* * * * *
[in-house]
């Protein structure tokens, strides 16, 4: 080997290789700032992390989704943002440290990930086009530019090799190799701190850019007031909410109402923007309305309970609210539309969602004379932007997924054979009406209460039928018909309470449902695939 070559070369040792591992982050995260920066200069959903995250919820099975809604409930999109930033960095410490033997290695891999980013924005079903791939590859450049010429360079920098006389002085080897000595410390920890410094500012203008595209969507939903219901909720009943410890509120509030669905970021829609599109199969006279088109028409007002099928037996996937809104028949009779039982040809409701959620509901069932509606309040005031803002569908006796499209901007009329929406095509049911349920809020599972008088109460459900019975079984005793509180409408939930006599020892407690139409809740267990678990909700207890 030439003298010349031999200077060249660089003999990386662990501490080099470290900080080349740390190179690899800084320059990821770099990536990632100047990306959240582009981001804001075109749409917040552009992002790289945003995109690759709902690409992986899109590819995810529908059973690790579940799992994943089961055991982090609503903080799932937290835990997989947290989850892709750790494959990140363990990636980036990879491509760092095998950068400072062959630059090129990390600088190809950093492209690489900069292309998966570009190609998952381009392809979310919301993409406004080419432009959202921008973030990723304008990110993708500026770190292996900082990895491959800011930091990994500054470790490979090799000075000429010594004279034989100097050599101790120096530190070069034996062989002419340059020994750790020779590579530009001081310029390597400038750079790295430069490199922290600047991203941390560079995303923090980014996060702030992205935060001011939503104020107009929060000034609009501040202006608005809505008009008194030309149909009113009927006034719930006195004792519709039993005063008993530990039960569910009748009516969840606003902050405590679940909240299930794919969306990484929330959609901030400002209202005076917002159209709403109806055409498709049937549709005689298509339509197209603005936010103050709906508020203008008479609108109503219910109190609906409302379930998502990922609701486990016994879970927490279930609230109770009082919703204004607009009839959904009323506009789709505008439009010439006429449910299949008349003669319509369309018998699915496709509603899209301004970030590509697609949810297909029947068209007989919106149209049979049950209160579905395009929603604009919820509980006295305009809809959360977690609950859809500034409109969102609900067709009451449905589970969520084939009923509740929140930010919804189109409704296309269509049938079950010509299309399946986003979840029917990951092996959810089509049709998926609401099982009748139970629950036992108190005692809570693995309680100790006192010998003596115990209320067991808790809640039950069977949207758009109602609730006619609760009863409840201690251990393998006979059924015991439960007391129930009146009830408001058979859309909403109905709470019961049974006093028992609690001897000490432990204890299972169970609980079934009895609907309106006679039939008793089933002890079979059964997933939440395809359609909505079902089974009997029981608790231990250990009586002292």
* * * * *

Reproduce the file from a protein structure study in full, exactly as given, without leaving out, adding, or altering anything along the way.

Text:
[in-house]
């Protein structure tokens, strides 16, 4: 080997290789700032992390989704943002440290990930086009530019090799190799701190850019007031909410109402923007309305309970609210539309969602004379932007997924054979009406209460039928018909309470449902695939 070559070369040792591992982050995260920066200069959903995250919820099975809604409930999109930033960095410490033997290695891999980013924005079903791939590859450049010429360079920098006389002085080897000595410390920890410094500012203008595209969507939903219901909720009943410890509120509030669905970021829609599109199969006279088109028409007002099928037996996937809104028949009779039982040809409701959620509901069932509606309040005031803002569908006796499209901007009329929406095509049911349920809020599972008088109460459900019975079984005793509180409408939930006599020892407690139409809740267990678990909700207890 030439003298010349031999200077060249660089003999990386662990501490080099470290900080080349740390190179690899800084320059990821770099990536990632100047990306959240582009981001804001075109749409917040552009992002790289945003995109690759709902690409992986899109590819995810529908059973690790579940799992994943089961055991982090609503903080799932937290835990997989947290989850892709750790494959990140363990990636980036990879491509760092095998950068400072062959630059090129990390600088190809950093492209690489900069292309998966570009190609998952381009392809979310919301993409406004080419432009959202921008973030990723304008990110993708500026770190292996900082990895491959800011930091990994500054470790490979090799000075000429010594004279034989100097050599101790120096530190070069034996062989002419340059020994750790020779590579530009001081310029390597400038750079790295430069490199922290600047991203941390560079995303923090980014996060702030992205935060001011939503104020107009929060000034609009501040202006608005809505008009008194030309149909009113009927006034719930006195004792519709039993005063008993530990039960569910009748009516969840606003902050405590679940909240299930794919969306990484929330959609901030400002209202005076917002159209709403109806055409498709049937549709005689298509339509197209603005936010103050709906508020203008008479609108109503219910109190609906409302379930998502990922609701486990016994879970927490279930609230109770009082919703204004607009009839959904009323506009789709505008439009010439006429449910299949008349003669319509369309018998699915496709509603899209301004970030590509697609949810297909029947068209007989919106149209049979049950209160579905395009929603604009919820509980006295305009809809959360977690609950859809500034409109969102609900067709009451449905589970969520084939009923509740929140930010919804189109409704296309269509049938079950010509299309399946986003979840029917990951092996959810089509049709998926609401099982009748139970629950036992108190005692809570693995309680100790006192010998003596115990209320067991808790809640039950069977949207758009109602609730006619609760009863409840201690251990393998006979059924015991439960007391129930009146009830408001058979859309909403109905709470019961049974006093028992609690001897000490432990204890299972169970609980079934009895609907309106006679039939008793089933002890079979059964997933939440395809359609909505079902089974009997029981608790231990250990009586002292």